A. There is nothing derogatory or objectionable in the terms stepmother or stepfather, and the simplest form of introduction, said in the warmest tone to indicate an affectionate relationship, is: "Mrs. Hibbing, I'd like you to meet my stepfather, Mr. Brown." Even if you call your stepfather by his first name, he should be introduced to your peers or younger persons as "Mr. Brown," not "Jack."

Q. How should ex-family memhers he introduced?

A. If the introduction is very casual and it is not likely that any of the people involved will see each other again, no explanation is necessary. If the new acquaintanceship is likely to continue, it is important to explain the relationship as dearly as possible. A former mother-in-law would say, "I'd like you to meet Mary Dunbar. Mary is John's (or my son's) widow and is now married to Joe Dunbar." Had Mary been divorced, the mother-in-law would say, "Mary was John's wife and is now married to..." Mary's introduction of her former mother-in-law will be, "This is Mrs. Judson, Sarah's grandmother," or "my first husband's mother."

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Product Details

  • Series: Emily Post's Essentials
  • Mass Market Paperback: 192 pages
  • Publisher: Avon (June 3, 1999)
  • Language: English
  • ISBN-10: 0062736639
  • ISBN-13: 978-0062736635
  • Product Dimensions: 4.2 x 0.5 x 6.8 inches
  • Shipping Weight: 3.7 ounces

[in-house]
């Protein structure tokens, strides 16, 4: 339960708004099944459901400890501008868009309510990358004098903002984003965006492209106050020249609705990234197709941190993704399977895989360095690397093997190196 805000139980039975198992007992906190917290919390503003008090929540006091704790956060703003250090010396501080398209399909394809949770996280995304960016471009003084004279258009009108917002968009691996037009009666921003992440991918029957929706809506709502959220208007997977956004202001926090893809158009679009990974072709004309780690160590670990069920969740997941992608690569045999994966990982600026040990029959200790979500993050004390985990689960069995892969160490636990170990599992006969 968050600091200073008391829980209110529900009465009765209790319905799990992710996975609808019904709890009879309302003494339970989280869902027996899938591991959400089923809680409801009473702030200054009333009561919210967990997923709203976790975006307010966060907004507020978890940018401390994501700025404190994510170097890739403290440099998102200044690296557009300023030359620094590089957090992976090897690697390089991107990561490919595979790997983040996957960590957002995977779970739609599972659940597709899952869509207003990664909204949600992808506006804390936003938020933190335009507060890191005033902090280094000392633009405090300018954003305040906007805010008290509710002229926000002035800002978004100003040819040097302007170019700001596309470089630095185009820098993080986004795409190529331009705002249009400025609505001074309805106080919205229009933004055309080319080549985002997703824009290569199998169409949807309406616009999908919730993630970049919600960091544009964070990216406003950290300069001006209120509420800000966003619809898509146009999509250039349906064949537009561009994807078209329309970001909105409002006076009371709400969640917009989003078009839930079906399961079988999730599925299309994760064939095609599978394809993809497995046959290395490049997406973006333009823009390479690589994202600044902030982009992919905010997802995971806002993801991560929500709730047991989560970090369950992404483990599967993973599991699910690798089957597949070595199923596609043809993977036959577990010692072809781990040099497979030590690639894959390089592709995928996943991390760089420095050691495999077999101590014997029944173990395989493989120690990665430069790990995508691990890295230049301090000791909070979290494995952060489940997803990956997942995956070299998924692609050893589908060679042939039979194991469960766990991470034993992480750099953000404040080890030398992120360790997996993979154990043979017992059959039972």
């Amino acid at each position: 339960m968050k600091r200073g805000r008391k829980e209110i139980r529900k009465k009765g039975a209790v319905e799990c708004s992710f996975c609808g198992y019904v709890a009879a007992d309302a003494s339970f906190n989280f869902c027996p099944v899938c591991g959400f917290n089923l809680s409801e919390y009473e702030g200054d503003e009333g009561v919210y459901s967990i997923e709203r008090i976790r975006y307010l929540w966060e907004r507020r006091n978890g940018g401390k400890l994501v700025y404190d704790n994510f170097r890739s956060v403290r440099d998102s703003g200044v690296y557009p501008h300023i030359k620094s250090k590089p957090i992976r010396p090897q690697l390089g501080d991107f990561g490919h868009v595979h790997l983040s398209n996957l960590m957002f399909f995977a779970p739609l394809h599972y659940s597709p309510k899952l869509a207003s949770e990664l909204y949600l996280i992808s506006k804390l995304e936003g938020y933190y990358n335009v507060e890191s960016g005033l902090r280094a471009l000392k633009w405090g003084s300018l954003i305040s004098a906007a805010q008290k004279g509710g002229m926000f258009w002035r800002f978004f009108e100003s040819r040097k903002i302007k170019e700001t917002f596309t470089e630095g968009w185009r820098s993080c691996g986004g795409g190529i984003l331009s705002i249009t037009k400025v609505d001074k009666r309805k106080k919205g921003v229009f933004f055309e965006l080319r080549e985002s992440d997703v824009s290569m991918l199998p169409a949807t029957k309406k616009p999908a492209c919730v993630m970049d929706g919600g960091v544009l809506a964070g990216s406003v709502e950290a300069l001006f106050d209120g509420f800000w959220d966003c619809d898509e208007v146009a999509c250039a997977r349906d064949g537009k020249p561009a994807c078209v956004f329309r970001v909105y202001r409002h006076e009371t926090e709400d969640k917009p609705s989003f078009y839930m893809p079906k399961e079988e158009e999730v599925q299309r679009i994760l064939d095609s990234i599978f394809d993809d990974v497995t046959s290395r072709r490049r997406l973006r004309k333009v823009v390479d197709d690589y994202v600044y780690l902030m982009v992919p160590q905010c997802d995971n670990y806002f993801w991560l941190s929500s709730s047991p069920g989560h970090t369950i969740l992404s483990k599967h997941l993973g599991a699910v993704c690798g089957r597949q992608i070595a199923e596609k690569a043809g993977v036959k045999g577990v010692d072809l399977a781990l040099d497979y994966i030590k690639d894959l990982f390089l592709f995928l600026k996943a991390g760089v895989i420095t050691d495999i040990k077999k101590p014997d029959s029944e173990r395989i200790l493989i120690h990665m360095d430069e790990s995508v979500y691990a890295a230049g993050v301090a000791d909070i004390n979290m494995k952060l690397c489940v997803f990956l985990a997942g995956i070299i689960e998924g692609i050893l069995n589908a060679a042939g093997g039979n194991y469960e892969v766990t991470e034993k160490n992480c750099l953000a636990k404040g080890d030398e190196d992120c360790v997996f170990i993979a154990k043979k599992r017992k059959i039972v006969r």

• Average Customer Review: 3.0 out of 5 stars  See all reviews (3 customer reviews)
  • Amazon Best Sellers Rank: #4,062,210 in Books (See Top 100 in Books)

Customer Reviews

Top Customer Reviews

Format: Mass Market Paperback
Solid book with the basics of etiquette for various situations. But I didn't find this book special or with anything that stood out as especially useful. Nevertheless, a nice compact guide.
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Format: Mass Market Paperback Verified Purchase
GREAT PRICE GREAT BOOK, IT'S ALWAYS GOOD TO HAVE GOOD ETIQUETTE BOOKS FOR VERY SPECIAL OUTINGS AND EVENTS YOU MAY ATTEND.
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Format: Mass Market Paperback
Ms. Post's book is downright offensive in its discussion of children.

For example, Ms. Post takes for granted that children (and not adults) must rise when adults (and not children) enter a room. In certain circumstances, anyone should rise on anyone's entrance, in other situations only if the person or his office warrants unusual respect, and I had hoped to find in this book guidance on distinguishing one from the other. Instead, I got what I can explain only by attributing to Ms. Post the prejudice that every adult is ipso facto morally superior to any child. If she came by that view honestly, she must have been peculiarly blest in the adults she's encountered--and peculiarly cursed in the children.